- - Wednesday, November 4, 2015

Callista and I are deeply saddened by the passing of Sen. Fred Thompson. Our hearts go out to his wife, Jeri, and their family.

Fred was much more than a U.S. senator.

He was a big man. At 6 feet, 6 inches tall, he towered over the room and had a powerful, deep voice to match his physical stature.

My favorite memory of Fred was his role as the Adm. Josh Painter in “The Hunt for Red October.” I was deeply impressed by the way he said: “This business will get out of control. It will get out of control and we’ll be lucky to live through it.” He made it sound authoritative and definitive, and he looked the part perfectly.

I once asked Fred if he was channeling some famous admiral when he played that role. “Nah,” he said. “I was thinking of my grandfather and how he talked. Now he was an authority figure.”

Fred had a remarkable career as a citizen. He was the first member of his family to go to college and did well enough as a student to graduate from Vanderbilt Law School. When he passed the bar, he shortened his name from Freddie to Fred.

As a young lawyer, he worked as a deputy U.S. Attorney, locking up bank robbers and other criminals.

After three years, Fred left the practice of law to run Howard Baker’s re-election campaign in 1972. That step would change his life.

A year later, Baker asked Thompson to become the top Republican counsel for the Senate Watergate committee. It was actually Fred who asked Alexander Butterfield the key question about the taping system. With that one question, President Richard Nixon’s future was sealed and his resignation was only a matter of time.

After Watergate, Fred went back to the practice of law. In 1977 he accepted a case involving massive corruption in the Tennessee governor’s office. That case changed Fred’s future decisively. Hollywood decided the governor’s corruption would make a good movie. As the film’s producers were looking for someone to play the crusading lawyer, they decided Fred was the best person to play himself.

Having successfully acted that part in the 1985 movie “Marie,” Fred then went on to play the CIA director in Kevin Costner’s “No Way Out,” the airport manager in Bruce Willis’ “Die Hard 2,” and the admiral I mentioned in Sean Connery’s “The Hunt For Red October.” In total, Fred played roles in 40 films as well as enjoying a long run as a district attorney in “Law and Order.”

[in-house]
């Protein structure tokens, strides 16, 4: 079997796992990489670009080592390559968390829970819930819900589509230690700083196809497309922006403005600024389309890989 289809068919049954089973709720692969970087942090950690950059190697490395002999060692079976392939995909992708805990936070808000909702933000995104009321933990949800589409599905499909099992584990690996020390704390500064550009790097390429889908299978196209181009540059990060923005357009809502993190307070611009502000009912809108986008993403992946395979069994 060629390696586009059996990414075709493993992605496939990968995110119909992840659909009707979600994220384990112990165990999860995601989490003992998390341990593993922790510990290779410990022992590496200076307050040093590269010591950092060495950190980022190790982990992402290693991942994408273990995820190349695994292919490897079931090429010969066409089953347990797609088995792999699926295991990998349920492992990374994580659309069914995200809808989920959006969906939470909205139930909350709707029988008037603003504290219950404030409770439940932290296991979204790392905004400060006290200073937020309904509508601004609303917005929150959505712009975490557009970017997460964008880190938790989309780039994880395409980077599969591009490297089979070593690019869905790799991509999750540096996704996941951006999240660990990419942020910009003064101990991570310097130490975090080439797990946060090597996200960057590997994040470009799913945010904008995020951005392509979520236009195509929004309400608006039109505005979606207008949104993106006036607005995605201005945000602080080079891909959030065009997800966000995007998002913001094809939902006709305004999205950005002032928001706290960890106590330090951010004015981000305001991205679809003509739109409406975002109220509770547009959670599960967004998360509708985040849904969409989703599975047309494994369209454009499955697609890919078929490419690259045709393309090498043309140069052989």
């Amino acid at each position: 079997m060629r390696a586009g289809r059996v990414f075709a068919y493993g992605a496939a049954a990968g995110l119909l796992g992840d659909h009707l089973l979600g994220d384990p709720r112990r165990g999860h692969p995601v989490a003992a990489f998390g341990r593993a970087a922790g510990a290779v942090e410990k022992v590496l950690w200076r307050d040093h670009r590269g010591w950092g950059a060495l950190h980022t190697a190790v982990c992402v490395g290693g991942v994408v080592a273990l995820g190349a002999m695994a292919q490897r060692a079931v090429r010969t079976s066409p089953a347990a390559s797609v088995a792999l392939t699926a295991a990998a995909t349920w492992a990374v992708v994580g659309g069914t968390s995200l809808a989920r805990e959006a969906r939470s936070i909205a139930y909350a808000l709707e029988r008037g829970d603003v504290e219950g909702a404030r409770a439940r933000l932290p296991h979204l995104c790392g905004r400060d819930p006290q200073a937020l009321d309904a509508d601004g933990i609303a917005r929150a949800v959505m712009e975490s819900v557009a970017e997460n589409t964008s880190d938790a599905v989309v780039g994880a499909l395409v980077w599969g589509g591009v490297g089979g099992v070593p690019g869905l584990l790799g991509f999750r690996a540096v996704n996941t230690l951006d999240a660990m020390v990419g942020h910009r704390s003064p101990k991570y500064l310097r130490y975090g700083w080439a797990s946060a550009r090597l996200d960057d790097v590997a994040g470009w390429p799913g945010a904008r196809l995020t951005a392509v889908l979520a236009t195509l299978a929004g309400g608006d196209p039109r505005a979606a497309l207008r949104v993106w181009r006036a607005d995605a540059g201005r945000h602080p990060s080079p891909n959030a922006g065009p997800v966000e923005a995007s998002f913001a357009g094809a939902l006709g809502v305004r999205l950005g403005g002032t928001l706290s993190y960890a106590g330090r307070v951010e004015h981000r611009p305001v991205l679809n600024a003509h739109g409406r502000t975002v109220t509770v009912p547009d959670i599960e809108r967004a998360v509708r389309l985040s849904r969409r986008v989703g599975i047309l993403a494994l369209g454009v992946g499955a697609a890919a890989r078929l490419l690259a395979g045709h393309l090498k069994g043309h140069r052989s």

Fred was drawn back into politics when Al Gore left the Senate to become vice president in 1993. Fred won his U.S. Senate seat in 1994, riding around the state in a red pickup truck. Imagine this Vanderbilt lawyer, Watergate counsel, successful attorney, and Hollywood actor riding around in a red pick up truck and you have some idea of the power of his personality.

Fred was a good senator, a credible presidential candidate in 2008, a real asset to the American Enterprise Institute as a scholar, and a deeply committed husband, father and grandfather.

Fred represented the best in the American tradition. He was a citizen before he was a politician. He cared about his country and voted the way he believed. Because he was not a career politician, he could vote and speak as his conscience. Fred was impossible to intimidate because he knew he could earn a living without a vote and he knew there were a lot of things in life more important than being a senator.

In a very real sense, Fred was the classic American whose independence was grounded in a willingness to work and take risks. He called them as he saw them.

We didn’t always agree but we always respected the integrity and independence within which each of us operated.

When Fred endorsed my presidential campaign in 2012, it was a high honor and one which Callista and I will always cherish.

Fred Thompson was an American original. He will be deeply missed.

Our prayers go out to his family.

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